A broad measure to address violence against women has cleared Congress with language that extends a provision prohibiting domestic violence shelters from denying access to biological men who identify as women.
Lawmakers reauthorized the Violence Against Women Act, which was first passed in 1994 but had lapsed due to a partisan battle over provisions in the bill, earlier this month. The VAWA language was tucked inside a massive omnibus spending bill that will keep the government funded until October.
The VAWA provision, more than 300 pages long, represents a compromise negotiated last month between Senate Democrats and Republicans. They hailed it as a victory for victims of domestic violence in need of intervention and support, and said the modernized measure will increase funding, improve access and expand services.
Republicans successfully fought to exclude language that would have prohibited gun ownership for anyone convicted of a misdemeanor stalking or abuse charge, which gun-rights advocates said was overly broad.
But the legislation leaves in place a prohibition on denying domestic violence services to individuals based on gender identity, including men who identify as women.
While some Republicans had fought to remove the language from the bill, citing safety and privacy concerns for biological women seeking domestic violence help, Senate negotiators left it in the reauthorization, which expires in 2027.
Non-discrimination language for transgendered individuals was first added to VAWA in 2013, defining who cannot be turned away from services by listing “gender identity” alongside race, ethnicity and sexual orientation.
The provision means that domestic violence shelters, rape crisis centers, homeless shelters and other facilities serving vulnerable women and also accepting federal dollars under VAWA cannot turn away biological men who identify as women.
“It’s been sort of surprisingly under the radar,” said Sarah Parshall Perry, a constitutional scholar with the Heritage Foundation, a conservative think tank. “I think a lot of people believed fully that these definitions are gone, but unfortunately they’re still very much enforced.”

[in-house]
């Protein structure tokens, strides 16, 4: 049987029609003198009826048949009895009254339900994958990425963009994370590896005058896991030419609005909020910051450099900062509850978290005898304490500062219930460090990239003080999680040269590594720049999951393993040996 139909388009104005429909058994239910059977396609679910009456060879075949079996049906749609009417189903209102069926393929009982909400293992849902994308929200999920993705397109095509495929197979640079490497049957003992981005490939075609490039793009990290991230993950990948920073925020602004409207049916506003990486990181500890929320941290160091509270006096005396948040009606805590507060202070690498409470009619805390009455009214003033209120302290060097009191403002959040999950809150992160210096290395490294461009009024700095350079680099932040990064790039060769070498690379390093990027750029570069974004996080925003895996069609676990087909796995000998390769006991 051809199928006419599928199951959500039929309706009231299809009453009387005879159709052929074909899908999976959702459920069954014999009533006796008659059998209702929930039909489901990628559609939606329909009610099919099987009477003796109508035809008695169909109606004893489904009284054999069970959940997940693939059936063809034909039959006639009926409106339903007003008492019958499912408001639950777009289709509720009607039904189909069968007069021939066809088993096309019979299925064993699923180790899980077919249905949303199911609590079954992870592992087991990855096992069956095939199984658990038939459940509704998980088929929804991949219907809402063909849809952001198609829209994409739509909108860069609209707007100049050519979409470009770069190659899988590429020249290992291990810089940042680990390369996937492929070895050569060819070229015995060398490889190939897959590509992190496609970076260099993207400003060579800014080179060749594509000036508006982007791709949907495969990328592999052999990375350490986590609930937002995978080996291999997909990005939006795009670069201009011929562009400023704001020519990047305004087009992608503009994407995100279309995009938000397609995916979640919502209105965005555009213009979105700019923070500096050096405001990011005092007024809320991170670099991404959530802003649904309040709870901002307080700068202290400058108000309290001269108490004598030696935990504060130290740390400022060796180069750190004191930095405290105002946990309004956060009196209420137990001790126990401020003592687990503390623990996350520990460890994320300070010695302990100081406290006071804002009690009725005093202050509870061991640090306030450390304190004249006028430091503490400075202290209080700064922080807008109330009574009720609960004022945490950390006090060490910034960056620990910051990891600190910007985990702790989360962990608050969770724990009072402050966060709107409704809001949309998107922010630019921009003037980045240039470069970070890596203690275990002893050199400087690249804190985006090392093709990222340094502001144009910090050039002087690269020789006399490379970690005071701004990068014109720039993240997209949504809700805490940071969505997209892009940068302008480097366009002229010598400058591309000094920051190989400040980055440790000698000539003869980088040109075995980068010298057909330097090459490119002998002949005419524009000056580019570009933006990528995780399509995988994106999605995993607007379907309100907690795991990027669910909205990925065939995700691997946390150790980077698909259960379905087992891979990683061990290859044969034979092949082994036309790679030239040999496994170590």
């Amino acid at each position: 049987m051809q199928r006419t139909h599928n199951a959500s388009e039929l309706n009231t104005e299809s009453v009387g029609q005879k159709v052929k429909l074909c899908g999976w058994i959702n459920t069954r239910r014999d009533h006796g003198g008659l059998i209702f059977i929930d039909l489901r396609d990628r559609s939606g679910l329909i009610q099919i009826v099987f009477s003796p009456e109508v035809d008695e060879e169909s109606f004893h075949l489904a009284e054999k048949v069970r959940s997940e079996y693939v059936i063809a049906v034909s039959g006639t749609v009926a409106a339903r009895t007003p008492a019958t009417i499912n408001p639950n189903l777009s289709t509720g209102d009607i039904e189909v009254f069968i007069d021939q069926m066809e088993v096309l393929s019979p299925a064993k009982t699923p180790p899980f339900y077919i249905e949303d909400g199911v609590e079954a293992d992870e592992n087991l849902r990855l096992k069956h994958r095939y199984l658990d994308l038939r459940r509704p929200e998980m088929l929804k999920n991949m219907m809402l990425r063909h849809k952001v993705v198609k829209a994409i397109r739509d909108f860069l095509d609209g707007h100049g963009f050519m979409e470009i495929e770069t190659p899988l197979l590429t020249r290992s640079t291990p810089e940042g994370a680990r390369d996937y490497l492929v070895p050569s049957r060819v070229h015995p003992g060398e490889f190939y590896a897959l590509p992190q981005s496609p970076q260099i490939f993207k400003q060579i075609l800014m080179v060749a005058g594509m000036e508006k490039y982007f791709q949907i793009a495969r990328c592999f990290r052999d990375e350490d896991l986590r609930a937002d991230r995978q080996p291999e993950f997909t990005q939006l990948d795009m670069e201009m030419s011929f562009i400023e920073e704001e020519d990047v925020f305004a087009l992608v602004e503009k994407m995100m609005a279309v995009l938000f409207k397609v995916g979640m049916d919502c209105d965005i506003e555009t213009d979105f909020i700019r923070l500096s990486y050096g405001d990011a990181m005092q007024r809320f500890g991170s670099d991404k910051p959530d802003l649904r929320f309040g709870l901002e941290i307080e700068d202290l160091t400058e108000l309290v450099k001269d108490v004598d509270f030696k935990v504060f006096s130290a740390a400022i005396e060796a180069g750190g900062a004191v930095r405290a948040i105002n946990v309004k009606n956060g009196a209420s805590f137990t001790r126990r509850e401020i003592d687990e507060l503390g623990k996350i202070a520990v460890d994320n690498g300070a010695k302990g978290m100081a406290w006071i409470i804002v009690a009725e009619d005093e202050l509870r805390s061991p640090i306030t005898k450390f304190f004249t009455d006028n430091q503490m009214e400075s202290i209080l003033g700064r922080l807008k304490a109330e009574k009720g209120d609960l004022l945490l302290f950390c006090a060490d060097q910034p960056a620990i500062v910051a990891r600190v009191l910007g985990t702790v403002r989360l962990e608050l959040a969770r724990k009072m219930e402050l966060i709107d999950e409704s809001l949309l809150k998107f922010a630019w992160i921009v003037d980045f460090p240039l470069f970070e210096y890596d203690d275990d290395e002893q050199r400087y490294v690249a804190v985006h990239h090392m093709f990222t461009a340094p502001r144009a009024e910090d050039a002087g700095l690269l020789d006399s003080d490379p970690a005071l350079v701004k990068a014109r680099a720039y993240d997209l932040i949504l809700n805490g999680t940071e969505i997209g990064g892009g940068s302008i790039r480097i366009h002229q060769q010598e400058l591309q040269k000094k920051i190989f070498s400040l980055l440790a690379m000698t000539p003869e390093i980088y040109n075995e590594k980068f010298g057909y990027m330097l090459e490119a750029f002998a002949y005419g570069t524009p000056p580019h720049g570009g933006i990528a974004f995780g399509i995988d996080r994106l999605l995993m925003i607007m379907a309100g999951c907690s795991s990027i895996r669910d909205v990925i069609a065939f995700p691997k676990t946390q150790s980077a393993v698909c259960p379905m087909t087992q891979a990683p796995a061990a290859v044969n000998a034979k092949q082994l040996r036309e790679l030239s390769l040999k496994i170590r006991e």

The language doesvetails with recent executive action by the Biden administration changing how transgendered individuals are incarcerated in federal prisons.
The new Transgender Offender Manual, issued in January, restarts an Obama-era policy that was paused under the Trump administration. It calls for federal prisons to consider housing transgendered inmates “on a case by case basis,” and not based solely on biological gender.
“In making housing unit and programming assignments, a transgender or intersex inmate’s own views with respect to his/her own safety must be given serious consideration,” the manual states.
Mrs. Perry said “the door is left open” in the just-passed VAWA legislation for encoding into law Mr. Biden’s executive order allowing biological men to be housed with females in federal prisons if they identify as transgendered.
The measure establishes an office for determining the placement of “individuals” in federal prison, based on whether they have children as well as “any other factor the office determines to be appropriate.”
Several blue states have already started allowing transgendered women to be housed in women’s prisons, and some female prisoners forced into cells with biological men say they’ve been sexually assaulted.
The requirement in VAWA for accommodating transgendered women is stringent for homeless and domestic violence shelters, where organizations that accept money from the program, including the many shelters run by religious groups, are banned from turning away men who identify as women.
Trans-rights activists promote the law to transgendered women, assuring them they cannot be turned away from a women’s shelter or program if it accepts VAWA money, even though they are biologically male.
“Under VAWA, you have the right for your gender identity to be respected,” the Washington DC-based group Transequality advises on its website. “That means being treated as the gender you say you are. You should not be asked to prove your gender with medical or legal documents. A program cannot isolate or separate you just because you are transgender.”
Advocates of the policy say transgendered individuals have been denied access to shelters, leaving them vulnerable and lacking protection from domestic violence situations. Forcing transgendered women to utilize mens’ shelters is dangerous, they argue.
Republicans sought unsuccessfully to remove the transgender language in the House version of the bill, which passed last year and served as the basis for the Senate compromise.
“This bill puts partisan political priorities ahead of women in need,” said Rep. Debbie Lesko, Arizona Republican and a domestic violence survivor.
Mrs. Lesko argued against allowing transgendered women in shelters and accused Democrats of putting “leftist ideology” ahead of the needs of vulnerable women.
“Sex-segregated shelters provide a safe place for women who have been abused, often at the hands of men, and to offer them a sense of privacy and security,” she said.